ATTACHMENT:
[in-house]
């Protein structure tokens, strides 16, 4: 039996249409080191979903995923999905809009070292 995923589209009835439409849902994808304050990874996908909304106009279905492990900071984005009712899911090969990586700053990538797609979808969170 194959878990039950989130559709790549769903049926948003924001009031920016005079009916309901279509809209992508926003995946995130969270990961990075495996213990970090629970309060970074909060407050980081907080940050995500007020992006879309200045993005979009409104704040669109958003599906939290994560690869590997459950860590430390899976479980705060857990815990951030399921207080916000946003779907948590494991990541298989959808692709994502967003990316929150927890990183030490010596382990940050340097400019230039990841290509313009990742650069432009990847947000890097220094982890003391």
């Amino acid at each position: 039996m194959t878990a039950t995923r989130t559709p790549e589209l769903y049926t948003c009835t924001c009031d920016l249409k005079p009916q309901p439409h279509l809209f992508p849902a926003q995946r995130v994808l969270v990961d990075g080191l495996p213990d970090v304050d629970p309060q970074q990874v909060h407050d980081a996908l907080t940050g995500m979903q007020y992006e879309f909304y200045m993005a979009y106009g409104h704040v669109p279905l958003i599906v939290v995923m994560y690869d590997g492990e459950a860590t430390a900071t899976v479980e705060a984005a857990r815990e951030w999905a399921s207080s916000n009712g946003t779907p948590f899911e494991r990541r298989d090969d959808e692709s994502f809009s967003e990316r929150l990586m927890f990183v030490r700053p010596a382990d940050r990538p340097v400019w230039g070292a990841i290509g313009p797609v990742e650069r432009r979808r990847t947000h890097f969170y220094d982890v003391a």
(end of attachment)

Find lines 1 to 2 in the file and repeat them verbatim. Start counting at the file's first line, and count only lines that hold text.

[in-house]
């Protein structure tokens, strides 16, 4: 039996249409080191979903995923999905809009070292 995923589209009835439409849902994808304050990874996908909304106009279905492990900071984005009712899911090969990586700053990538797609979808969170 194959878990039950989130559709790549769903049926948003924001009031920016005079009916309901279509809209992508926003995946995130969270990961990075495996213990970090629970309060970074909060407050980081907080940050995500007020992006879309200045993005979009409104704040669109958003599906939290994560690869590997459950860590430390899976479980705060857990815990951030399921207080916000946003779907948590494991990541298989959808692709994502967003990316929150927890990183030490010596382990940050340097400019230039990841290509313009990742650069432009990847947000890097220094982890003391």